In a similar piece entitled eggshells and resin (1996), we see an earlier example of Kaufman’s use of resin to solidify found materials as well as his sustained interest in tactility and physical structure of matter. Here, the frozen eggshells are sliced thinly, resulting in a quarter-inch-thick square slab that is displayed a few inches away from the wall. This piece differs from eggshells mixed with resin, halved in that it retains the translucency and delicacy of empty eggshells. A smaller, more intimate work, it has the shape and look of a light-filled window and allows the eye to focus less on the sheer size and improbability of the construction and more on the wonderful patterns created. In a written statement about Kaufman’s work of this nature, curator Sue Spaid compared it to a "Middle Eastern lattice…that incidentally preserves the Islamic aim to decorate construction, never to construct decoration."5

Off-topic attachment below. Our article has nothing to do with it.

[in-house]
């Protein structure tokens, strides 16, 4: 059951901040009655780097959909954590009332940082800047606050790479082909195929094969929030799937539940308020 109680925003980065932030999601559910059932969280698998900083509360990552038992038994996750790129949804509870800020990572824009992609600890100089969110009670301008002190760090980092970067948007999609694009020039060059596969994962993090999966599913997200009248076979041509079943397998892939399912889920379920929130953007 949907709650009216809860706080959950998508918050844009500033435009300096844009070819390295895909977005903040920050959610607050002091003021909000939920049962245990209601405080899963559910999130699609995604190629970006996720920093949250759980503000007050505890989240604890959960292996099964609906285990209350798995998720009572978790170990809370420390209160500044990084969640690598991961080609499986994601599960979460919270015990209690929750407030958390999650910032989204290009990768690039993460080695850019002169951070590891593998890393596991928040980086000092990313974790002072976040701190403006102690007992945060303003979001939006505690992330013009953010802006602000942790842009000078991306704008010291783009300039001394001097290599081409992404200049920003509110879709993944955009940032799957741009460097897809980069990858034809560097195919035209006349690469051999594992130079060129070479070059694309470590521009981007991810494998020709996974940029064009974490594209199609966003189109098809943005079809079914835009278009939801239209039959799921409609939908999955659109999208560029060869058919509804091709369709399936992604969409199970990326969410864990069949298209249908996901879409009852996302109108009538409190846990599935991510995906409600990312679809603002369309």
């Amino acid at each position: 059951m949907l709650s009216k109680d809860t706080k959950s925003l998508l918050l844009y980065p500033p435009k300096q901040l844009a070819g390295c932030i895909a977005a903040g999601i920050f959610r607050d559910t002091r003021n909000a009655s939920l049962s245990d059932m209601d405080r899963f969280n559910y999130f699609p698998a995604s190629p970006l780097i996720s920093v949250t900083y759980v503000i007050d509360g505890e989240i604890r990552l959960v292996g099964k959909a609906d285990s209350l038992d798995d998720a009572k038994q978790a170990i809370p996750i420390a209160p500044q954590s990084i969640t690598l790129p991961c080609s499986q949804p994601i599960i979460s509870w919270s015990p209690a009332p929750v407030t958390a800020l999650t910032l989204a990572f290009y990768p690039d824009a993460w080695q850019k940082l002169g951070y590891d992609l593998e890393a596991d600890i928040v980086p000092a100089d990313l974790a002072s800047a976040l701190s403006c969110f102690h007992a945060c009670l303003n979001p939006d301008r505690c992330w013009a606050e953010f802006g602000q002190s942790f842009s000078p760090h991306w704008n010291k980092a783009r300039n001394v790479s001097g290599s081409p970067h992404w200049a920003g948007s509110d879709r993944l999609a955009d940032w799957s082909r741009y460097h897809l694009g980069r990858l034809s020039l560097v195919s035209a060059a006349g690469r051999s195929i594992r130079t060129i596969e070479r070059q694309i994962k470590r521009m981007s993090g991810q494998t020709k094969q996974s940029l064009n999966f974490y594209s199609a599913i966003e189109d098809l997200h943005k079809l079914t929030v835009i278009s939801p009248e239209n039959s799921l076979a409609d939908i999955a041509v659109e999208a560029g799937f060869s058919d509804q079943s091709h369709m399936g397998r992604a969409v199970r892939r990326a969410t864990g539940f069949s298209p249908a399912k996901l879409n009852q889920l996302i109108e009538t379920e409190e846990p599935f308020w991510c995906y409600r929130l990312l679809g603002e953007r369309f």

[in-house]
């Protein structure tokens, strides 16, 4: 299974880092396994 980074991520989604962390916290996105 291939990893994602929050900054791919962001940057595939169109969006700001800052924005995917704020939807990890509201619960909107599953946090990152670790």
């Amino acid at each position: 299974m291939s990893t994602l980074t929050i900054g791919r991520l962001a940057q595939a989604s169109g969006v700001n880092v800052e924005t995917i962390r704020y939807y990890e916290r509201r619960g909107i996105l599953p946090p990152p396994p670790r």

Kaufman's constructions are made with the belief that inherent in even the most mundane objects there is aesthetic value and the potential for reuse. His gift for discovering the beauty in unlikely materials is combined with fine craftsmanship to reveal their intrinsic value and inspire us to rethink our preconceived notions of refuse. Included in the recycled materials featured in Kaufman’s work over the last five years are paper-thin flakes of paint exfoliated from the walls of various buildings. The paint chips are carefully arranged and glued together to form intricate wall reliefs often named for the place where the paint was found, as in illinois street, sf and chris’s back door #4. The paint-chip arrangements range in size and shape from four walls' hall sf, a tiny piece that resembles an origami paper star or snowflake, to dreamworks la, a dramatic vertical construction that measures over four feet long.